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Legal News GavelFor most Americans, the risk of injuries on a day-to-day basis is very low, with little worry that one will be habitually exposed to dangers such as a reckless driver, a hole in the ground, or an icy porch. For some, though, there are inherent risks in the work they do every day, arising from exposure to dangerous environmental conditions and elements. The risk of a Tennessee work injury is particularly high for people who work in the coal mining industry, which, for many years, has been proven to lead to serious health issues. In order to address these known complications, Congress passed the Black Lung Benefits Act, which entitles certain coal miners to benefits if they become physically disabled as a result of their coal mining work. A recent case before the Sixth Circuit Court of Appeals looked at what is required in order to qualify for these benefits.

In this administrative appeal case, R.D. filed a claim for black lung benefits after he was rendered fully disabled due to black lung disease and a lifetime spent working in the coal mines. During the pendency of his claims, he passed away, and his wife brought a claim for survivor’s benefits. R.D.’s claim was granted by the administrative law judge who heard the case and was appealed by the defense insurer, who requested a full hearing. After the full hearing, R.D.’s claim was again granted. The insurer appealed again to the administrative board, which also affirmed the grant of benefits. Finally, the insurer appealed to the Sixth Circuit.

Under the Black Lung Benefits Act, a claimant can qualify for benefits if he or she shows that (1) he or she is a miner (2) who suffers from black lung disease (3) arising out of coal mining employment (4) if it contributed to a partial or total disability. If a claimant shows that he or she worked in a coal mine for at least 15 years, and the work was in an underground mine or conditions substantially similar to an underground mine, there is a rebuttable presumption that the miner was disabled, or killed, by black lung disease. An employer or insurer may rebut the presumption by showing that the miner did not have black lung disease, or that any respiratory illness suffered by the miner did not arise from coal mine employment.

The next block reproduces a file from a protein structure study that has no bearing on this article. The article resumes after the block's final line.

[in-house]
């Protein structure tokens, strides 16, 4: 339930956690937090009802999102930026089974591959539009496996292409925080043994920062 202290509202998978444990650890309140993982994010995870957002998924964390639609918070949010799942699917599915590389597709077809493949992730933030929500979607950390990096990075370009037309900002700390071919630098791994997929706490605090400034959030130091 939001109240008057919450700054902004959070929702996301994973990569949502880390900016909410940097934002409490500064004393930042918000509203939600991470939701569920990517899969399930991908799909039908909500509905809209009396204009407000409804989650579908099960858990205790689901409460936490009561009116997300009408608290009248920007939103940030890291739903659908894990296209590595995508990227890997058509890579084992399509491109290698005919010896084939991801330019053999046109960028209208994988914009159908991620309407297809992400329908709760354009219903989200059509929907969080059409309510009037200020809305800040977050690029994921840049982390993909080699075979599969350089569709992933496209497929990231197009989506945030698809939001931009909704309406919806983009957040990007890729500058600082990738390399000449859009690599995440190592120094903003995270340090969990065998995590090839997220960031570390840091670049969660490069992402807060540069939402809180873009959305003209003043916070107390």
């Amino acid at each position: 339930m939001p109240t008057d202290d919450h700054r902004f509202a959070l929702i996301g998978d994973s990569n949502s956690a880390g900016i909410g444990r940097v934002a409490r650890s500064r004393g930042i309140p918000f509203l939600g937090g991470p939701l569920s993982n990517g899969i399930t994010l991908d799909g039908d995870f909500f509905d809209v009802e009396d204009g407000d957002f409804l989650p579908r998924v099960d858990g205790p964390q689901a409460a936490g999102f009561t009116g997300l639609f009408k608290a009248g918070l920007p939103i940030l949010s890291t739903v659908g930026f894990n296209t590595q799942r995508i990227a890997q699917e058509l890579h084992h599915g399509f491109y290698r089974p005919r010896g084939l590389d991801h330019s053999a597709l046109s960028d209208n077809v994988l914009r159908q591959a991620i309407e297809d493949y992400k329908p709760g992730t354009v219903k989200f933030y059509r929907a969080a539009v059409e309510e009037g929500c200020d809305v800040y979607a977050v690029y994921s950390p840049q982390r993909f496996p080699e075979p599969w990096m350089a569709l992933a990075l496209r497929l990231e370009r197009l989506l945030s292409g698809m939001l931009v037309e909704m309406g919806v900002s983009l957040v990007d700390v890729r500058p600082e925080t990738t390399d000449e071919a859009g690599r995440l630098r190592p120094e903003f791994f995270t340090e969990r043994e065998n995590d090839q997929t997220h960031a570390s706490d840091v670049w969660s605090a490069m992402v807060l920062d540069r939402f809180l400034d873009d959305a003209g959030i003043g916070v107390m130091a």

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Legal News GavelWhen initiating a lawsuit, plaintiffs have a wide variety of procedural requirements that they have to follow in order to ensure that their lawsuit is brought in a timely fashion, and the defendants receive adequate notice of the lawsuit. One of these requirements is that the plaintiff must ensure that the defendant is served with a copy of the complaint that was filed and a summons so that the defendant knows to respond to the plaintiff’s allegations.  Plaintiffs can utilize a variety of means for having a defendant served, including personally serving the defendant, using a process server company to finalize service, or having the local Sheriff’s department conduct service. No matter which method is used, the plaintiff bears the burden of ensuring that service has occurred and that proof of service has been filed with the court. When service is improper or does not occur, a lawsuit may be tossed out unless the plaintiff can provide a good excuse for the error.

In a recent Tennessee motorcycle accident case, the court looked at circumstances in which the plaintiff attempted service, but the service was never actually finalized. In that case, J.E. delivered a copy of his complaint and summons to the local Sheriff’s office for service. He also sent a courtesy copy to the defendant, P.H.’s insurer, and J.E. and the insurer had ongoing discussions about the resolution of the case. After some time had passed, J.E. realized that he had never received proof of service of the complaint on P.H. and reached out to the Sheriff’s office to inquire. The Sheriff’s office could not confirm if they had served the complaint and requested more time to look into it.

The Sheriff’s office subsequently confirmed that they had not served the complaint because they believed that it had been lost within their office. The explained that J.E. could serve a second alias complaint and summons on P.H., but first the Sheriff’s office needed to confirm in writing that the original versions were lost. Several weeks passed, and J.E. did not receive this written confirmation. Eventually, he reached back out to the Sheriff’s office, and they confirmed that the originals had been lost, and service of alias documents would be appropriate. By this time, the deadline for service had passed, and P.H. moved to dismiss the case.